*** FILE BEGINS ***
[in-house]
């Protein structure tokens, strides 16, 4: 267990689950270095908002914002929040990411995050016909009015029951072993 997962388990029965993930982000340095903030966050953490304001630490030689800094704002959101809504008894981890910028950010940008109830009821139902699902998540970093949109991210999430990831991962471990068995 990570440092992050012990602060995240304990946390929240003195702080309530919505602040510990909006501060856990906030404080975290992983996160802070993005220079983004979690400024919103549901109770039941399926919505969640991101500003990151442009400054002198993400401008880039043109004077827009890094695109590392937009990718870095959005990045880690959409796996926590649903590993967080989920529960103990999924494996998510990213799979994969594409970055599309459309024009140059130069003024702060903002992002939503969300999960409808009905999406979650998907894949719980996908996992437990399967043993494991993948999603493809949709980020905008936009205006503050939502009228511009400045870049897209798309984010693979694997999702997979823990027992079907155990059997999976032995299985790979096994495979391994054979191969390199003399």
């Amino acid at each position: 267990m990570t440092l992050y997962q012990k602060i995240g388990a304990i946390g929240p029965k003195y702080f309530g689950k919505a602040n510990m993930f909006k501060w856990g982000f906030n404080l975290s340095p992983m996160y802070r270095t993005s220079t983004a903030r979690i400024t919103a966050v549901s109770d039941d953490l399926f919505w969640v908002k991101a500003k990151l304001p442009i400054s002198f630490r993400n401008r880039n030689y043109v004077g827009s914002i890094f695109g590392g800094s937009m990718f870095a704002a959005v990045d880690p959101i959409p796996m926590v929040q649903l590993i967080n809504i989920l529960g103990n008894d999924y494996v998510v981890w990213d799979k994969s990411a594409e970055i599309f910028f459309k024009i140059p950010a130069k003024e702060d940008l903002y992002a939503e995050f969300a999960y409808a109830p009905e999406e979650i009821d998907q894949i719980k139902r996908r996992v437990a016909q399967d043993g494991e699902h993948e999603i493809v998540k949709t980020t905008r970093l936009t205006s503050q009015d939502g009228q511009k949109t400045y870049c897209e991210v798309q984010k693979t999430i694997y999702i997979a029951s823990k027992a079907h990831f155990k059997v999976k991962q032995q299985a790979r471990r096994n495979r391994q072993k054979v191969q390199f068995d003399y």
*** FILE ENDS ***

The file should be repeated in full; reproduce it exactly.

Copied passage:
[in-house]
């Protein structure tokens, strides 16, 4: 267990689950270095908002914002929040990411995050016909009015029951072993 997962388990029965993930982000340095903030966050953490304001630490030689800094704002959101809504008894981890910028950010940008109830009821139902699902998540970093949109991210999430990831991962471990068995 990570440092992050012990602060995240304990946390929240003195702080309530919505602040510990909006501060856990906030404080975290992983996160802070993005220079983004979690400024919103549901109770039941399926919505969640991101500003990151442009400054002198993400401008880039043109004077827009890094695109590392937009990718870095959005990045880690959409796996926590649903590993967080989920529960103990999924494996998510990213799979994969594409970055599309459309024009140059130069003024702060903002992002939503969300999960409808009905999406979650998907894949719980996908996992437990399967043993494991993948999603493809949709980020905008936009205006503050939502009228511009400045870049897209798309984010693979694997999702997979823990027992079907155990059997999976032995299985790979096994495979391994054979191969390199003399």
């Amino acid at each position: 267990m990570t440092l992050y997962q012990k602060i995240g388990a304990i946390g929240p029965k003195y702080f309530g689950k919505a602040n510990m993930f909006k501060w856990g982000f906030n404080l975290s340095p992983m996160y802070r270095t993005s220079t983004a903030r979690i400024t919103a966050v549901s109770d039941d953490l399926f919505w969640v908002k991101a500003k990151l304001p442009i400054s002198f630490r993400n401008r880039n030689y043109v004077g827009s914002i890094f695109g590392g800094s937009m990718f870095a704002a959005v990045d880690p959101i959409p796996m926590v929040q649903l590993i967080n809504i989920l529960g103990n008894d999924y494996v998510v981890w990213d799979k994969s990411a594409e970055i599309f910028f459309k024009i140059p950010a130069k003024e702060d940008l903002y992002a939503e995050f969300a999960y409808a109830p009905e999406e979650i009821d998907q894949i719980k139902r996908r996992v437990a016909q399967d043993g494991e699902h993948e999603i493809v998540k949709t980020t905008r970093l936009t205006s503050q009015d939502g009228q511009k949109t400045y870049c897209e991210v798309q984010k693979t999430i694997y999702i997979a029951s823990k027992a079907h990831f155990k059997v999976k991962q032995q299985a790979r471990r096994n495979r391994q072993k054979v191969q390199f068995d003399y």